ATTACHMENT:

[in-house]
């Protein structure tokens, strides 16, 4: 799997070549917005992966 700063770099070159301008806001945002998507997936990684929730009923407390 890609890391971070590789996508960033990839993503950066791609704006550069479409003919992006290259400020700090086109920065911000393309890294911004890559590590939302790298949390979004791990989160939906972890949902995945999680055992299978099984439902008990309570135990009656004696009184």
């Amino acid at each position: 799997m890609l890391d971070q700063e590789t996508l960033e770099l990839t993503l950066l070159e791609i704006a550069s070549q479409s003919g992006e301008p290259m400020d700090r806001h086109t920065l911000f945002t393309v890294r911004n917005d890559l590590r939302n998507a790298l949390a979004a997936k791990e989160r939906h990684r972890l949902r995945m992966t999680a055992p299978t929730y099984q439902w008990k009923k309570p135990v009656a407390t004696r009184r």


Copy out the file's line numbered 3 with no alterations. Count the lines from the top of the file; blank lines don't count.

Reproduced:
């Amino acid at each position: 799997m890609l890391d971070q700063e590789t996508l960033e770099l990839t993503l950066l070159e791609i704006a550069s070549q479409s003919g992006e301008p290259m400020d700090r806001h086109t920065l911000f945002t393309v890294r911004n917005d890559l590590r939302n998507a790298l949390a979004a997936k791990e989160r939906h990684r972890l949902r995945m992966t999680a055992p299978t929730y099984q439902w008990k009923k309570p135990v009656a407390t004696r009184r």